As the industry changed it became hard to inherit businesses, now we have only less than 10% of the artisans we once had. This means that there is not enough work around to divide the crafting process. Craftsmen's manufacturing tools are decreasing too. I am making an effort to learn from the elderly craftsmen who survived the high economic growth, adapting their way to modern style.


--Do you recognize or become conscious of anything in particular during the rapid change of this the industry?

SH: During my grandfather's age, there was an implicit idea that silver should not be combined with other materials, because it would lose its quality. Now, we can design products that are much more flexible, using the addition of other materials.
For example, silverware has high thermal conductivity, so you could hurt yourself when touching it while it is still hot. To solve this problem, we made a silver cup with ceramic exterior, so you don't have to mind the temperature. We are making a new standard for traditional craft, but also have in mind that standards will change within the next century. We are just proposing what may come next.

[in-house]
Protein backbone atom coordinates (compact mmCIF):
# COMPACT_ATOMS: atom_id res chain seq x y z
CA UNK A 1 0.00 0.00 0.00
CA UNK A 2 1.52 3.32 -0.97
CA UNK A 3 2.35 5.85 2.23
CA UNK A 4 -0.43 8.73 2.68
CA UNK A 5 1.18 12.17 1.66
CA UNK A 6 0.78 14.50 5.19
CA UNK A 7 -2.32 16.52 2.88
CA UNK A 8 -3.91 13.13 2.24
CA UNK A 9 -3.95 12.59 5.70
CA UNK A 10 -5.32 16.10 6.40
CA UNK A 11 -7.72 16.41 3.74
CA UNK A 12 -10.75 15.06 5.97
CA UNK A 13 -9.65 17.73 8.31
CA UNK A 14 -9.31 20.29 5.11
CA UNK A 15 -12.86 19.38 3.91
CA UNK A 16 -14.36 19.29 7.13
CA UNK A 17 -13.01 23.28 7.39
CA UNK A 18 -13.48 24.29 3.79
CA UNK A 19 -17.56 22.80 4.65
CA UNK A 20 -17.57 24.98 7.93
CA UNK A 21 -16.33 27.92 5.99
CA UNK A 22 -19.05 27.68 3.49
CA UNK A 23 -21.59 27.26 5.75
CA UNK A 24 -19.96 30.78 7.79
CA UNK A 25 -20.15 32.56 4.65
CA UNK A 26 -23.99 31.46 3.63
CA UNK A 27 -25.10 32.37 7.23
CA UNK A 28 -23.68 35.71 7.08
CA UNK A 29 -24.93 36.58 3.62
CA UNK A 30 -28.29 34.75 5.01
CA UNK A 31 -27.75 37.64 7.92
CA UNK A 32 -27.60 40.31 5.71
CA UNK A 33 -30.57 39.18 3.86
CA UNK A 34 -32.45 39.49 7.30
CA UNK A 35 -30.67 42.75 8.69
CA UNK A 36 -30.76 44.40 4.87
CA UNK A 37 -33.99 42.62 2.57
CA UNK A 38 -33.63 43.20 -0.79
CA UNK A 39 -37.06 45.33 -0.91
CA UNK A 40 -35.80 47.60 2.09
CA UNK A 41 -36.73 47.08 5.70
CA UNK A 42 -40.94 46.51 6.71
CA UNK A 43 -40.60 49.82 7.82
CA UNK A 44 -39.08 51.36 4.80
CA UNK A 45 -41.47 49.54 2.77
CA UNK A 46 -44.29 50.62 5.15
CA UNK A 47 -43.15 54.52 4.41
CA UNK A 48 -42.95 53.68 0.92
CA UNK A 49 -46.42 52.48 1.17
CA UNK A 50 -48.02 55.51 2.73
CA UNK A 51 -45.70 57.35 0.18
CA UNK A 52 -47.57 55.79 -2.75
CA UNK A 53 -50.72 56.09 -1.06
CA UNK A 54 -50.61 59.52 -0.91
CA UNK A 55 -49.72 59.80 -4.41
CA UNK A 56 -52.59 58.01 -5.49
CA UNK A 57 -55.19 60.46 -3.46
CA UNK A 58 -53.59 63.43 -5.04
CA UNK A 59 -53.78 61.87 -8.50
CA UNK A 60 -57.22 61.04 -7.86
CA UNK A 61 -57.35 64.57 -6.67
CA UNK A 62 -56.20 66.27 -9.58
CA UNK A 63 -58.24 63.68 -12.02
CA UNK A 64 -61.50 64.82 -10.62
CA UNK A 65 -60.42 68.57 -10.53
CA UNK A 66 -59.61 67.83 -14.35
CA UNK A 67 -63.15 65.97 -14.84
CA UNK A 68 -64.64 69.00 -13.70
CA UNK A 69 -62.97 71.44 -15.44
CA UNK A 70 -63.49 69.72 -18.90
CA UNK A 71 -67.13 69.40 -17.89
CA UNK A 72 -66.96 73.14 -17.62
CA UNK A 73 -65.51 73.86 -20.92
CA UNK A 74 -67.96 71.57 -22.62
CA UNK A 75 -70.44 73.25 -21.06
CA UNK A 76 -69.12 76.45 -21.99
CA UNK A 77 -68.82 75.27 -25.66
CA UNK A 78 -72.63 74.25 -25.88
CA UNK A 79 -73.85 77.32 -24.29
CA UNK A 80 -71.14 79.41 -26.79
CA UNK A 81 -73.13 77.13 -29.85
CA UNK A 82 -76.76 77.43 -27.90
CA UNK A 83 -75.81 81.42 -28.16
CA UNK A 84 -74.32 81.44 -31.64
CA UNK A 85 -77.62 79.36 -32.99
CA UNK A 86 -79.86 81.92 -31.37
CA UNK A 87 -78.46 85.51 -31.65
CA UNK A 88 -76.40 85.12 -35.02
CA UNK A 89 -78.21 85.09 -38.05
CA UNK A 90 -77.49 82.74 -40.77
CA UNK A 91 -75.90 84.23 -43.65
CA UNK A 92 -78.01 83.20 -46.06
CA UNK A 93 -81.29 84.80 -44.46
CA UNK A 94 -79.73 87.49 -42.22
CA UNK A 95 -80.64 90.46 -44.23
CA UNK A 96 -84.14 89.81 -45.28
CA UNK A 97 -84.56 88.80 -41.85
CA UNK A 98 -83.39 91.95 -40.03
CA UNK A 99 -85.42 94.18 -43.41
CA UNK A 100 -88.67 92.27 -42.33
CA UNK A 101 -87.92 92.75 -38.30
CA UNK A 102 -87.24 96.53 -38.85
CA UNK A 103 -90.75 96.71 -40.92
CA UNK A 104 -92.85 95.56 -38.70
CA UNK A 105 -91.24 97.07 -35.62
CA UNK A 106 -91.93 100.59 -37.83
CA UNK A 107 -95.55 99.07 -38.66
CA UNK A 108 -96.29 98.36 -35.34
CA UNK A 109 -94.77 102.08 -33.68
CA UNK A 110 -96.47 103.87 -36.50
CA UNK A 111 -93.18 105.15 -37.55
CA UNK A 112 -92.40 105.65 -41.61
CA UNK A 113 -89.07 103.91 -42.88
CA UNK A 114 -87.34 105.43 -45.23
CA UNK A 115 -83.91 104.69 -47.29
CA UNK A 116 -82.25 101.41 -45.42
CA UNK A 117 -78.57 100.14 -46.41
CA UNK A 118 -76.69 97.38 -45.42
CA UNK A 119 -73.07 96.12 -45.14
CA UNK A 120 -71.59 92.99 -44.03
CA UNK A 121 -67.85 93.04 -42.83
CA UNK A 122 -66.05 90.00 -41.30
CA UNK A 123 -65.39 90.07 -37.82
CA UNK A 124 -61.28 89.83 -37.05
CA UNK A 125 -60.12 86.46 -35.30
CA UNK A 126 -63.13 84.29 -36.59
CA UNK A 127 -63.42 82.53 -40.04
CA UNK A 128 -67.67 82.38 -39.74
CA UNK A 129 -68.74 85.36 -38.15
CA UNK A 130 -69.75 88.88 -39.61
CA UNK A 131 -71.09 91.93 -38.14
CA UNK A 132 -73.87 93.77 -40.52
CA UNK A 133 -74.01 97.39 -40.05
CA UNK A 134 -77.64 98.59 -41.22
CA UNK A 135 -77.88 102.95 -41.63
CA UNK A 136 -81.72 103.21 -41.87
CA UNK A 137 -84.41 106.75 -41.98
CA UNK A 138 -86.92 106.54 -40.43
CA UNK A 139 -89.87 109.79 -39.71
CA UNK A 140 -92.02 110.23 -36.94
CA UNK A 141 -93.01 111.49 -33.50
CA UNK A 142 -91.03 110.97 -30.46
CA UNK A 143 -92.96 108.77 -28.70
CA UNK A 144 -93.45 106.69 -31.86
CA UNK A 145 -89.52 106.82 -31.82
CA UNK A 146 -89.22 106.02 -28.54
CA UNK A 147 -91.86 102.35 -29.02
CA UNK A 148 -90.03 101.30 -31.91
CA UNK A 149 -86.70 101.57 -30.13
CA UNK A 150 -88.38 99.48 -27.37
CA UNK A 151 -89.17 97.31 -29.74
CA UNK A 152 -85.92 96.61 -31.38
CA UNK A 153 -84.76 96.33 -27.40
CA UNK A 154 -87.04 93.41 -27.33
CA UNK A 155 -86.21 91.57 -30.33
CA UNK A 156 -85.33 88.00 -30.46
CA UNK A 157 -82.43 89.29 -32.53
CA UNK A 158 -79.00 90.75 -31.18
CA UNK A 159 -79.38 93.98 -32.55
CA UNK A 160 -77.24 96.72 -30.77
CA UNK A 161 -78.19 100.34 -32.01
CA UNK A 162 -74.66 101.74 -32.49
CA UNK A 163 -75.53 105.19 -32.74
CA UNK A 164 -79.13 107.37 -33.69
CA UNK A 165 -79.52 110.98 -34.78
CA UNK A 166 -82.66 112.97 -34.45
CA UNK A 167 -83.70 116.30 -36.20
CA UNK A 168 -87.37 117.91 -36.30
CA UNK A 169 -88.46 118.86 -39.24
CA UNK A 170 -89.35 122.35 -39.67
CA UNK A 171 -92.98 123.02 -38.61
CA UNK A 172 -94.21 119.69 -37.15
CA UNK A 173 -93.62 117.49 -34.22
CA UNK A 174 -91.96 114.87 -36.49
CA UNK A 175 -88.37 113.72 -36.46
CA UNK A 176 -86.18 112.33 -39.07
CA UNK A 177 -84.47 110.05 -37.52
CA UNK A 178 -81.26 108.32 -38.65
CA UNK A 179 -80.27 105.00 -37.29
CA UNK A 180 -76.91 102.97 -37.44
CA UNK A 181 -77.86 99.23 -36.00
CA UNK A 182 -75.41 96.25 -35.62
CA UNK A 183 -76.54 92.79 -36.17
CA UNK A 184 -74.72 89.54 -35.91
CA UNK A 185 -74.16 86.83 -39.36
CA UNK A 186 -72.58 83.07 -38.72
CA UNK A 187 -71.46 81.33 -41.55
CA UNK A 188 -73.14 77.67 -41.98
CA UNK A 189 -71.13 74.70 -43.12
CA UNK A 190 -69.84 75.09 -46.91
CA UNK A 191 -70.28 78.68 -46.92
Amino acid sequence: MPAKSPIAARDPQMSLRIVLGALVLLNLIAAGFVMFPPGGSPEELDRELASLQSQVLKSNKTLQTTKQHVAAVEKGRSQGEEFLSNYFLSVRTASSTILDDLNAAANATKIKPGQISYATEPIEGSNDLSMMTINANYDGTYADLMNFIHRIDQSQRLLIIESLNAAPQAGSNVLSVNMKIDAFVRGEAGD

SS: Although we must pass on the work of making silver utensils for generations, that alone is not sustainable. These products may sell now, but there is no guarantee that they will continue to sell in 50 years time. It's important to create products that meet our customers' needs. We would be in trouble if we did not have skills and techniques to do this. So we need to cultivate our technical strength to provide service fitting to this era.



--When do you feel your craft's value?

SS: We feel the worth of what we are doing when we see our customers happy. In the past, we couldn't see the faces of our customers at all. The merchants said, "You will just make the product and deliver it," and they blocked us from that interaction. Now is an age where we can see our customers' faces.

--You hold workshop events and other educational programs to enable the public to experience Tokyo Silverware. Tell us about that.